You live in an older house in Bethesda, Maryland, and have decided that the exterior needs a little sprucing up. You hire a contractor to install new windows and repaint the outside walls. You agree on the type of glass, the color of the paint, the total cost, and the schedule. At first, everything seems to be going well. But after working for a few weeks, and collecting your full deposit, the contractor disappears. Only about half of the exterior is painted. Upon closer inspection, you also see that he installed a cheaper kind of glass than you had agreed upon.
What can you do in this situation? The cost of this job was likely a few thousand dollars – an amount that might quickly get eaten up by attorney fees if you hired one. But the money is also too much to leave on the table. Maryland’s District Court (more commonly known as small claims) allows you to sue your contractor to recover your losses.
Like all states, Maryland has a small claims court, which it refers to as “District Court.” There, parties can sue for up to $5,000 in damages.
Lawsuits in small claims court can only be for money, meaning you cannot sue your contractor to force him to complete work on your house; the judge does not have this power. Moreover, there are no juries present in Maryland's district c court, only judges. The rules of evidence and procedures are more relaxed, aimed at non-lawyers. This means that you do not need any legal training to file a lawsuit here, although some basic writing and public speaking skills will be helpful.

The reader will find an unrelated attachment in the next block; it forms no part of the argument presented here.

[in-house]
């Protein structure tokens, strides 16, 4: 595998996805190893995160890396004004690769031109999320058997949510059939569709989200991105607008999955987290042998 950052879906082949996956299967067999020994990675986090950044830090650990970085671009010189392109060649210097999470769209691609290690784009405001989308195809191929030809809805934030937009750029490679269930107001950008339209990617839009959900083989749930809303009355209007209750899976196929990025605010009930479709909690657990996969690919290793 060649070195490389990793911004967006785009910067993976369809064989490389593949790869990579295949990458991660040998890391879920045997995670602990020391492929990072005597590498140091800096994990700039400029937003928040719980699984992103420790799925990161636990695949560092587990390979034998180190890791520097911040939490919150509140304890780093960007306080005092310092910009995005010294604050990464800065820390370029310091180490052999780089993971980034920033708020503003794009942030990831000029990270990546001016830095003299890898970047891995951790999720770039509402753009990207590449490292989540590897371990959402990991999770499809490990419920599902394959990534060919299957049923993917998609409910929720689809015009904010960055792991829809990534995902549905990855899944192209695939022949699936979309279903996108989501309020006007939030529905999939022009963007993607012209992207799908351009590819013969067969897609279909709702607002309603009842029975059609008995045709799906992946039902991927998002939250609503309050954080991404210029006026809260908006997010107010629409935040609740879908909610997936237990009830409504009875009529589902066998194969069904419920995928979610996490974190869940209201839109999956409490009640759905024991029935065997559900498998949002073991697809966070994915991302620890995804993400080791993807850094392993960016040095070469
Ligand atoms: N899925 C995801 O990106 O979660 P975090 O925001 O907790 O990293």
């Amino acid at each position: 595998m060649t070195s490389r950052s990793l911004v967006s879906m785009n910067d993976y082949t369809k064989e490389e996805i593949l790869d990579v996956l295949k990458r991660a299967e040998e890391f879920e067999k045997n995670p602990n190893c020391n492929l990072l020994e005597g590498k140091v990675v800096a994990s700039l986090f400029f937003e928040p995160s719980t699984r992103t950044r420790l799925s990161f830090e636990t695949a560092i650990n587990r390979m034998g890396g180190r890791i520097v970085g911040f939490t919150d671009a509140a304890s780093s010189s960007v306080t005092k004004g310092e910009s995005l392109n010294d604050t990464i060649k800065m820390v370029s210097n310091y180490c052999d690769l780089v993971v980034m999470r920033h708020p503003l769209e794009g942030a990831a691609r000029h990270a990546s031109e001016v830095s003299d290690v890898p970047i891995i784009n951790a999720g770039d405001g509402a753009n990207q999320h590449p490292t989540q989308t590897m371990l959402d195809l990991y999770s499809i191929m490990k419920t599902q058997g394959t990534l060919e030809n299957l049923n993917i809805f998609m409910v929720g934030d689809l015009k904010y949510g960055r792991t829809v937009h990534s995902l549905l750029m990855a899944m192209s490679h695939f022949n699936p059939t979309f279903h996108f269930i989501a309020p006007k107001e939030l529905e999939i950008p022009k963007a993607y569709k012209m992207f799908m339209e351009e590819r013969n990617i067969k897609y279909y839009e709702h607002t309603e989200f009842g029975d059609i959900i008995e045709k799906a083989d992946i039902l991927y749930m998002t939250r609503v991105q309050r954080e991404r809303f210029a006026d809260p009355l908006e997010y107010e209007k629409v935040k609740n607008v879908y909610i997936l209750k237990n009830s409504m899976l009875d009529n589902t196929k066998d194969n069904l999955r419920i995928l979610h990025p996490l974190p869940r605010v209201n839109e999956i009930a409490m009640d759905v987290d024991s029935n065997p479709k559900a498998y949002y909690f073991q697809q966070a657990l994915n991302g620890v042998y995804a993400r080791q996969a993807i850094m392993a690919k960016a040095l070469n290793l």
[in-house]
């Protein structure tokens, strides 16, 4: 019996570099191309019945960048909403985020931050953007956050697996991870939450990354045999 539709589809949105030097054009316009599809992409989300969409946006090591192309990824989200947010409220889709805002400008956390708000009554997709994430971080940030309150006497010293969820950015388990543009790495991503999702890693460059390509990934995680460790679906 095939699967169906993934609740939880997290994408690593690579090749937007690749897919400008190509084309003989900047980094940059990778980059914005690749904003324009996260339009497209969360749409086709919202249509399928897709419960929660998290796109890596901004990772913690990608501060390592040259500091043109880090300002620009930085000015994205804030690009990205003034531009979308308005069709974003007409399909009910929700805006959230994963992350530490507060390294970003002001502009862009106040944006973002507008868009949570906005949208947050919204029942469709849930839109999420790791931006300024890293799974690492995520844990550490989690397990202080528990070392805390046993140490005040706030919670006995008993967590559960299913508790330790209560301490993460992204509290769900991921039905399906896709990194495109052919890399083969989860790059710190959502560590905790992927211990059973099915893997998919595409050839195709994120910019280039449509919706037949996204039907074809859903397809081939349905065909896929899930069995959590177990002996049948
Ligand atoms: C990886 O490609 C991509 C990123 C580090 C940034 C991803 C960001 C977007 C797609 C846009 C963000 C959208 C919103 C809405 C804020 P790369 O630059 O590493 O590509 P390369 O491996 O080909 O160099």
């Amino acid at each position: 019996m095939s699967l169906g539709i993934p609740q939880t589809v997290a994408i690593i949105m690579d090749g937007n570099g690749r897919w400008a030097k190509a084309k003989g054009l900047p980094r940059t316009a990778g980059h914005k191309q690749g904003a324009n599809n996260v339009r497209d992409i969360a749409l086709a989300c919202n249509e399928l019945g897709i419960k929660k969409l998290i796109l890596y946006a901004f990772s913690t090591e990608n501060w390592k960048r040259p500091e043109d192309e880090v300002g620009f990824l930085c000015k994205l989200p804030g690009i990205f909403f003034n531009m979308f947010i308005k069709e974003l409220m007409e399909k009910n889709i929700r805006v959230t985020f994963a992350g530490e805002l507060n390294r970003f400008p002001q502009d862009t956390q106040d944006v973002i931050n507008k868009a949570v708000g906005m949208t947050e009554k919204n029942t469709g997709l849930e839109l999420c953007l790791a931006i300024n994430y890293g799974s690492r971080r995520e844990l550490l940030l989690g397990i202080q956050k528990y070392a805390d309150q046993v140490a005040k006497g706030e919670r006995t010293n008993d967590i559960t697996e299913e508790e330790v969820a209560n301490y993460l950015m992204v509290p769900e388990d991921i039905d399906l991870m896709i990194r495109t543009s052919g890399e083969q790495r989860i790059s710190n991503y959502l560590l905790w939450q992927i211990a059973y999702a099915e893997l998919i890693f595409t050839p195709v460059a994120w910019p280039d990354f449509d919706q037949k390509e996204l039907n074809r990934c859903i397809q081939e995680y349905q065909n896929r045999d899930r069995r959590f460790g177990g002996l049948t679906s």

Avoiding court might seem like counterintuitive advice for an article on suing in small claims court, but it's actually a highly strategic approach. All litigation – even in Maryland’s consumer-friendly small claims court, where procedures are relatively easy – is time-consuming and stressful. If you can negotiate an arrangement with your contractor without proceeding to court, you will both likely be better off.
Begin with a firm discussion with your contractor about the situation. Refer to relevant portions of the written contract or agreement, if you have one. Remind the contractor what was promised, and inquire as to the problem – are materials more expensive than originally thought? Is the job more complex? What would the contractor need in order to complete the project as promised?
If this approach doesn’t lead to results, try writing a positional letter, sometimes called a demand letter. Such a letter tends to be taken more earnestly than an oral complaint, particularly if you note in writing that you are “reserving all legal rights should a resolution not be worked out.”
Your demand letter can later be used as evidence that you did your best to avoid court, which busy small claims judges will appreciate. You gave your contractor a reasonable chance to fix the error, or refund your money, rather than burden the court system. The letter also offers a convenient place in which to lay out all the facts, dates, and money amounts in dispute so far.
Too often, homeowners will wait to sue. The months and even years tick by as the forget to file; or perhaps hold off during protracted negotiations; or simply wait until they need the money. Acting quickly is important. Maryland’s statutes of limitations control the time within which you can file your lawsuit.
Typically, the most common legal causes of action against a contractor are breach of contract (“She said he would repaint my garage blue, and she repainted it pink!”) and property damage (“He broke my air conditioning system when he was supposed to be doing electrical repairs!”).
Maryland has a three-year limit under Md. Cts. & Jud. Proc. Code § 5-101 for breach of contract as well as a three-year limit under Md. Cts. & Jud. Proc. Code § 5-101 for property damage. If you believe you have a claim, don’t delay in filing.